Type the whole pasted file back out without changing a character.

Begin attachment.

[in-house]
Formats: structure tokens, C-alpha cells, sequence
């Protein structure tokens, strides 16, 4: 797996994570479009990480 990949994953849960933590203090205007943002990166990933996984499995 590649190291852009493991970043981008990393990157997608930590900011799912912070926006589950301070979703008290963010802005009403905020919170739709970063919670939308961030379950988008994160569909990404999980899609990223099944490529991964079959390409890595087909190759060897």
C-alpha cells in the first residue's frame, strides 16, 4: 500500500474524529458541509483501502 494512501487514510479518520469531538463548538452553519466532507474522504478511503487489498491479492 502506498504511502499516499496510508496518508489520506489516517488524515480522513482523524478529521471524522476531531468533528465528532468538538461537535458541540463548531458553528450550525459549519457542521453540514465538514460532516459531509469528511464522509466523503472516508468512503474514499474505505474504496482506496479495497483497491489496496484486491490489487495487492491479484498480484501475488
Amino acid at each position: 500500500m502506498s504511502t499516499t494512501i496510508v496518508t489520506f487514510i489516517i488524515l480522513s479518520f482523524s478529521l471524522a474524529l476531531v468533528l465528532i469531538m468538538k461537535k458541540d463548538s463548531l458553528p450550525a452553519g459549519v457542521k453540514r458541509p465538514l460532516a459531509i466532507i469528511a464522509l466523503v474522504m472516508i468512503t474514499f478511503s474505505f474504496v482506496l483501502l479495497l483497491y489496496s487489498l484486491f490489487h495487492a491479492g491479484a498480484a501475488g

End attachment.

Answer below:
[in-house]
Formats: structure tokens, C-alpha cells, sequence
């Protein structure tokens, strides 16, 4: 797996994570479009990480 990949994953849960933590203090205007943002990166990933996984499995 590649190291852009493991970043981008990393990157997608930590900011799912912070926006589950301070979703008290963010802005009403905020919170739709970063919670939308961030379950988008994160569909990404999980899609990223099944490529991964079959390409890595087909190759060897």
C-alpha cells in the first residue's frame, strides 16, 4: 500500500474524529458541509483501502 494512501487514510479518520469531538463548538452553519466532507474522504478511503487489498491479492 502506498504511502499516499496510508496518508489520506489516517488524515480522513482523524478529521471524522476531531468533528465528532468538538461537535458541540463548531458553528450550525459549519457542521453540514465538514460532516459531509469528511464522509466523503472516508468512503474514499474505505474504496482506496479495497483497491489496496484486491490489487495487492491479484498480484501475488
Amino acid at each position: 500500500m502506498s504511502t499516499t494512501i496510508v496518508t489520506f487514510i489516517i488524515l480522513s479518520f482523524s478529521l471524522a474524529l476531531v468533528l465528532i469531538m468538538k461537535k458541540d463548538s463548531l458553528p450550525a452553519g459549519v457542521k453540514r458541509p465538514l460532516a459531509i466532507i469528511a464522509l466523503v474522504m472516508i468512503t474514499f478511503s474505505f474504496v482506496l483501502l479495497l483497491y489496496s487489498l484486491f490489487h495487492a491479492g491479484a498480484a501475488g